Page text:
Suitable Isn’t Your Average Coming-of-Age Tale
BY OLIVIA ARMSTRONG
Filmmakers Thembi Banks and Rochée Jeffrey discuss their short about a tomboy who embraces her sexuality deciding what to wear to prom.
Among the short film finalists of the 2018 American Black Film Festival is Suitable. The 13-minute coming-of-age drama follows tomboy Brandy, her girly friend Ashley and their shared crush, Jason, a popular jock. When prom rolls around, Brandy wonders what to wear, while Ashley opens up in an unexpected way — showing how sexual identity and rebellion can be thwarted by high school’s socially constructed confines.
“Suitable was inspired by Rochée,” said Banks, who met writer Jeffrey through Film Independent’s Project Involve. “It was very personal for her, so we wanted to make a film that talked about a lot of different issues: toxic masculinity, gender roles and nonconforming individuals.”
Project Involve pairs writers with directors to bring their script to screen. The mentorship program selects talent from diverse backgrounds and skill sets and gives them the resources to make a film.
“I thought to keep the script as simple as possible: three characters — no adults — and focus on the coming-of-age aspect,” Jeffrey said. When it came to drafting Suitable, there were a lot of notes. “I learned to stay true to my vision while hearing what others had to say,” she explained.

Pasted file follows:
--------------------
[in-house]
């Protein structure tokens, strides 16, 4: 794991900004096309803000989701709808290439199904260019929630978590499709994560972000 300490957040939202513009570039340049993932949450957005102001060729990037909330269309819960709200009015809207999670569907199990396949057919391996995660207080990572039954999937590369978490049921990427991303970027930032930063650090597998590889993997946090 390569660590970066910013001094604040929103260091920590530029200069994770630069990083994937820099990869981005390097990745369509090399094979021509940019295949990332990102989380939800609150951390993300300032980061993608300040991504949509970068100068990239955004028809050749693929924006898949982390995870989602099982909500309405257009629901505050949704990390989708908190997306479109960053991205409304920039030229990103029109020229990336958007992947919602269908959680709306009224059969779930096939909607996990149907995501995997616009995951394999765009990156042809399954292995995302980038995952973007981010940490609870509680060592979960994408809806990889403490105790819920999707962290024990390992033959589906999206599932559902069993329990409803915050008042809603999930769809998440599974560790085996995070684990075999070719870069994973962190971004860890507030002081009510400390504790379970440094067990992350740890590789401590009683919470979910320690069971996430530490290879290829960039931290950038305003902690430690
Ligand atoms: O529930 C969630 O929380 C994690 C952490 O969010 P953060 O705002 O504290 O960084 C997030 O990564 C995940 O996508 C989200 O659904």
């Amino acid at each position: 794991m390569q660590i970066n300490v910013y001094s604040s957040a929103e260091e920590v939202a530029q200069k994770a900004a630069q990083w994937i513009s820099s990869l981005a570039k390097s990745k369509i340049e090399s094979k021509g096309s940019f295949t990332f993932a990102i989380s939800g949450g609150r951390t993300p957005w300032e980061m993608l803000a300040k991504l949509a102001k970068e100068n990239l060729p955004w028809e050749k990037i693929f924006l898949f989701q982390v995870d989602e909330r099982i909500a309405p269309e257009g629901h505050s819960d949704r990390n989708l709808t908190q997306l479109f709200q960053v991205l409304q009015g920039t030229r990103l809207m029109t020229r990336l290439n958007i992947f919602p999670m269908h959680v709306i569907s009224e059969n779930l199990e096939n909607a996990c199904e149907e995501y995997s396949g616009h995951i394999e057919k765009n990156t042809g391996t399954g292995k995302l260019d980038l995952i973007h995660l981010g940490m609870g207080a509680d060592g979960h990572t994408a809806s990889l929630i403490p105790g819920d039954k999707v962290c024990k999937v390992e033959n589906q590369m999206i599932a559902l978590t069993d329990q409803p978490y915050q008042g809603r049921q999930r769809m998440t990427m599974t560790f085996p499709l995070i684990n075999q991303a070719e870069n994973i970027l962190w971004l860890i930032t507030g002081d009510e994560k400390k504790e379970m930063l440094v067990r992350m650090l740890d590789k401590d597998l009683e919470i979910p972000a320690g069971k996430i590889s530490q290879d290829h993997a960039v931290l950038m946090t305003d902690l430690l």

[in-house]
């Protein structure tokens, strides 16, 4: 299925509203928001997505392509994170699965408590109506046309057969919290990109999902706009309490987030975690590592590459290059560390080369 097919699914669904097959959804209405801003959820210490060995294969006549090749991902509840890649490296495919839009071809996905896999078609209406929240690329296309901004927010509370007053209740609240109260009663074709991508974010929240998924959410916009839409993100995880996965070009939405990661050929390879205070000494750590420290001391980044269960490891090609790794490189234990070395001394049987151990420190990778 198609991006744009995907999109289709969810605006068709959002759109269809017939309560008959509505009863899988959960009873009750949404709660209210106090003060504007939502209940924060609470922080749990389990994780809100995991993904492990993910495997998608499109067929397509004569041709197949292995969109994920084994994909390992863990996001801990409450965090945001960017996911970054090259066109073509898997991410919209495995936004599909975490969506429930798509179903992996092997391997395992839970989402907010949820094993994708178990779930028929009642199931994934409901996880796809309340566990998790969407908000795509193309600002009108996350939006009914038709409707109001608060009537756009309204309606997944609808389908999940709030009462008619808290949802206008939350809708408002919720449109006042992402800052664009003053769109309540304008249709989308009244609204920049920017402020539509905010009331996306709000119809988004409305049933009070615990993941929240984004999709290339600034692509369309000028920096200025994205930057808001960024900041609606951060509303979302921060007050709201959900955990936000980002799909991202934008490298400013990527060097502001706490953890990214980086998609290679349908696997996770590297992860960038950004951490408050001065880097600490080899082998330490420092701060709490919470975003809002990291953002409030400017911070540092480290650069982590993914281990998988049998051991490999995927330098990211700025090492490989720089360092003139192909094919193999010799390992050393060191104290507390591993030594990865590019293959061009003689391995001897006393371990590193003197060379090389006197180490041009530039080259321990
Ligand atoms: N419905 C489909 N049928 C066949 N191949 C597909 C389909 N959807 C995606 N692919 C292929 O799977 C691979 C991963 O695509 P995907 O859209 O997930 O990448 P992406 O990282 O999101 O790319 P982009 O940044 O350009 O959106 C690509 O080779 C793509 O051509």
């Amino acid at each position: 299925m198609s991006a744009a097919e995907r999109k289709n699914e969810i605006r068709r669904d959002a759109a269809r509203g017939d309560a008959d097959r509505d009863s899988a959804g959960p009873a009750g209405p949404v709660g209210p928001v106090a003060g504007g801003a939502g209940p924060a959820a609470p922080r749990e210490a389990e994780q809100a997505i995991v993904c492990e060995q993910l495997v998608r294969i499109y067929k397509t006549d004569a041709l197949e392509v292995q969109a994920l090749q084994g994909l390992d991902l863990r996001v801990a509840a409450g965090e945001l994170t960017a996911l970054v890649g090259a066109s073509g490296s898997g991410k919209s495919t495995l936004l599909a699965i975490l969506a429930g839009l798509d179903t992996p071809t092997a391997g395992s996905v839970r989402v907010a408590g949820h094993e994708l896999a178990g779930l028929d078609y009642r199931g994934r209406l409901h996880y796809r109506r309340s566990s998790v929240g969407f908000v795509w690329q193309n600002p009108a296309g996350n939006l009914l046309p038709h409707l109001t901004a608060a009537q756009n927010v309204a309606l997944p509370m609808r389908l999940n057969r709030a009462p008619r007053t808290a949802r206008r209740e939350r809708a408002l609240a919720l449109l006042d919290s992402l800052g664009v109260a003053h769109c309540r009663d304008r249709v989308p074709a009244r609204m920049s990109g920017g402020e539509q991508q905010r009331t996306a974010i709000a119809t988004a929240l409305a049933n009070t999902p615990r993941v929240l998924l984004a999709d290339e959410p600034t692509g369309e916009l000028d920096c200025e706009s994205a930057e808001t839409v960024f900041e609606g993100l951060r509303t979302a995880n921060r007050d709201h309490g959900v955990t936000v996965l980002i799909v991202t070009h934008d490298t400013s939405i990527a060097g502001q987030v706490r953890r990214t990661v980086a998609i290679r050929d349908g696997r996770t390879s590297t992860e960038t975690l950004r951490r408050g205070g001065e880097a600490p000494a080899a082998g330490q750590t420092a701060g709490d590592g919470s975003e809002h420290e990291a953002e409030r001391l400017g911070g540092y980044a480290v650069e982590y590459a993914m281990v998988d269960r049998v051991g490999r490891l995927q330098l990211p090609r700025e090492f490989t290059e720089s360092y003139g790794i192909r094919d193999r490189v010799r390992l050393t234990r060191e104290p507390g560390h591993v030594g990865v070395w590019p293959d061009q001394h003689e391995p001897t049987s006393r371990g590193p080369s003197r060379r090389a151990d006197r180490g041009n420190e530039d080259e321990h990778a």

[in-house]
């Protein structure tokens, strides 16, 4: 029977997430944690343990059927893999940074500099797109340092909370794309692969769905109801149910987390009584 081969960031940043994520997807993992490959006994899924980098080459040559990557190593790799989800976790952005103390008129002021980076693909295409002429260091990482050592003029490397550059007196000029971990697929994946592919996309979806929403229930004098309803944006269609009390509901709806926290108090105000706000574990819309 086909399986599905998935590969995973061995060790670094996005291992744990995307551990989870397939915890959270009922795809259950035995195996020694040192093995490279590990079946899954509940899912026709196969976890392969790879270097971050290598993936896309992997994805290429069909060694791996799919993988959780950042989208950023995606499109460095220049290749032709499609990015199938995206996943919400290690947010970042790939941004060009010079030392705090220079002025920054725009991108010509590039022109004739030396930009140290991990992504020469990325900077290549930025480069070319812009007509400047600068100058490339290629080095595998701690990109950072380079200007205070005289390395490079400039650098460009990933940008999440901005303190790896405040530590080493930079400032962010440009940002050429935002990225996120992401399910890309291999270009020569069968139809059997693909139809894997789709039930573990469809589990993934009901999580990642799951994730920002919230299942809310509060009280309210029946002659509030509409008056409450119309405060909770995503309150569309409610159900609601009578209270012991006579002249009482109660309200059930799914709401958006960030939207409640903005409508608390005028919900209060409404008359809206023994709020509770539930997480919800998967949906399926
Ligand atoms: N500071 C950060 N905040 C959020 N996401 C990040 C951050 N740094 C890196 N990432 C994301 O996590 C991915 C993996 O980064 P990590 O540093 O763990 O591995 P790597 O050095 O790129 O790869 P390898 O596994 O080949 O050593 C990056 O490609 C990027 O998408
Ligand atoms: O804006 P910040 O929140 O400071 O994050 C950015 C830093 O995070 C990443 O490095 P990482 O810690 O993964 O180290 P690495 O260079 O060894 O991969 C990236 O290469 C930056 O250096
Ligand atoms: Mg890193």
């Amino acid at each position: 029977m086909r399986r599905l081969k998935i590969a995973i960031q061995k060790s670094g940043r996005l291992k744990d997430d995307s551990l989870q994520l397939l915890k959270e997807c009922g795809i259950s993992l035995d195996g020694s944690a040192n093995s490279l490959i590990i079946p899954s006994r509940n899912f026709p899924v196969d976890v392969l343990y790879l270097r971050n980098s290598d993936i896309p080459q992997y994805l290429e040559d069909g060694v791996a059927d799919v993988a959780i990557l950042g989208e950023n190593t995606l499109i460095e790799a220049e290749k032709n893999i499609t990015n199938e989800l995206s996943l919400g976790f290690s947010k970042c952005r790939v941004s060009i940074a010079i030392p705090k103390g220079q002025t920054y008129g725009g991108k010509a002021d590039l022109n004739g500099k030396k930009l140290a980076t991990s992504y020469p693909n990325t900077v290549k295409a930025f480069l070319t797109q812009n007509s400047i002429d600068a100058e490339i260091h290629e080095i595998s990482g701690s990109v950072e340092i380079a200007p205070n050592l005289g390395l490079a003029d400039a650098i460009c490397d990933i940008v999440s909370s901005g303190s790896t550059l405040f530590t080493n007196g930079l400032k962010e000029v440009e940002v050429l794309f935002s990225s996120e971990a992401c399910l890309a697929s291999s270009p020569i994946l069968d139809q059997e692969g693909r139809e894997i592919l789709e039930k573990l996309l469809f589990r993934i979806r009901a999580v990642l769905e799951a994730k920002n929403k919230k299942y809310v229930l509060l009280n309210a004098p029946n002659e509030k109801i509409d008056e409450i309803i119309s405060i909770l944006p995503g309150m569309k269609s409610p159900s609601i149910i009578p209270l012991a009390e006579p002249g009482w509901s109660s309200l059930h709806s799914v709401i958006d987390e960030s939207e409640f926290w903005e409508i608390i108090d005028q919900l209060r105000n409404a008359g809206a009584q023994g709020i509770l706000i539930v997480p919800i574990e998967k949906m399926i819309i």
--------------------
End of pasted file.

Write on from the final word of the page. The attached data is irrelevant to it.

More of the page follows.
Banks, who was brought onto the project after pre-production, beamed about the seamless collaboration. “Rochée and I worked together in the past so that made working on this film a lot easier,” she said with a laugh.
In addition to Jeffrey, cinematographer Dennis Zanatta was also a key collaborator for Banks. “We spoke the same visual language from the beginning,” she said. Suitable, which combines dreamy visuals with soulful original music, gives the viewer the sense they’re preparing for prom, alongside the main characters.
“Music is huge for me as a filmmaker,” Banks went on. “And I was happy because it was already baked into Rochée’s script.” Jeffrey wanted her characters, who reside in different social circles, to bond over an unusual connection: obscure bands. Banks and Jeffrey came up with a fictitious artist to represents rebellion: Hood Galaxy. Musician Jacques Brautbar, formerly of punk-pop band Phantom Planet, was able to lend a hand. “I wanted to capture the magical essence of freedom,” Banks said, “And I think we achieved that.”
The duo couldn’t be more pleased with the outcome. “I’ve had friends tell me they learned something about themselves,” said Jeffrey. “After the twist, my friend realized she was imposing her own beliefs onto these characters.”
“We need to tell more stories like this,” Banks concluded, “So people don’t judge a book by its cover.”
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